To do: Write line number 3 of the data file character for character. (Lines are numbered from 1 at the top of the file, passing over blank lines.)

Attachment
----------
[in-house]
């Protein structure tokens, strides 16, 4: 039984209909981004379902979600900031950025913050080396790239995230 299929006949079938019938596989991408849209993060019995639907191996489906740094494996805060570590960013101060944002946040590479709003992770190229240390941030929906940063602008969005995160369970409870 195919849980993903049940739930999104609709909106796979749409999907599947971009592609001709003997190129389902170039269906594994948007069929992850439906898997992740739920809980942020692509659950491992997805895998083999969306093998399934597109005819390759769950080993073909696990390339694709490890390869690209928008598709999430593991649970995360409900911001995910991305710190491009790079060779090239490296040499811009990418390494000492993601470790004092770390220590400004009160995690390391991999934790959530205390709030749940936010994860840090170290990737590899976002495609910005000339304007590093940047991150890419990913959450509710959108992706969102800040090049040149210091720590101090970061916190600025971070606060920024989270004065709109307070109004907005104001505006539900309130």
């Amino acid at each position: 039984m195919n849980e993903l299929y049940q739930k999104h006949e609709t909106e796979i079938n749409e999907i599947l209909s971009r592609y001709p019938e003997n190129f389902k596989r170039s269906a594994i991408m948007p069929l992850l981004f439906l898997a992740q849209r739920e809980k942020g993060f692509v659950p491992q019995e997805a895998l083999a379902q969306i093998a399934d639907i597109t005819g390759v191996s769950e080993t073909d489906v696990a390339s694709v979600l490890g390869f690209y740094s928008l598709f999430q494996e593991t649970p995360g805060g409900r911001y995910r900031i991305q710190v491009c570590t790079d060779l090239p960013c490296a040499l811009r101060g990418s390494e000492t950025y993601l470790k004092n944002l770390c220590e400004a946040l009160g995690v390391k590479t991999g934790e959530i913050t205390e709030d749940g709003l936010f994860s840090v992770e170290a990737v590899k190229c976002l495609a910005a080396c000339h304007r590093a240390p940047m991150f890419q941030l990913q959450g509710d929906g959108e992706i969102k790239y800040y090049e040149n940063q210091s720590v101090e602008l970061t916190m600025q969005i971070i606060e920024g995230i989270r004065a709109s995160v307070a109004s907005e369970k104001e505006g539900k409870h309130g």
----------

């Amino acid at each position: 039984m195919n849980e993903l299929y049940q739930k999104h006949e609709t909106e796979i079938n749409e999907i599947l209909s971009r592609y001709p019938e003997n190129f389902k596989r170039s269906a594994i991408m948007p069929l992850l981004f439906l898997a992740q849209r739920e809980k942020g993060f692509v659950p491992q019995e997805a895998l083999a379902q969306i093998a399934d639907i597109t005819g390759v191996s769950e080993t073909d489906v696990a390339s694709v979600l490890g390869f690209y740094s928008l598709f999430q494996e593991t649970p995360g805060g409900r911001y995910r900031i991305q710190v491009c570590t790079d060779l090239p960013c490296a040499l811009r101060g990418s390494e000492t950025y993601l470790k004092n944002l770390c220590e400004a946040l009160g995690v390391k590479t991999g934790e959530i913050t205390e709030d749940g709003l936010f994860s840090v992770e170290a990737v590899k190229c976002l495609a910005a080396c000339h304007r590093a240390p940047m991150f890419q941030l990913q959450g509710d929906g959108e992706i969102k790239y800040y090049e040149n940063q210091s720590v101090e602008l970061t916190m600025q969005i971070i606060e920024g995230i989270r004065a709109s995160v307070a109004s907005e369970k104001e505006g539900k409870h309130g």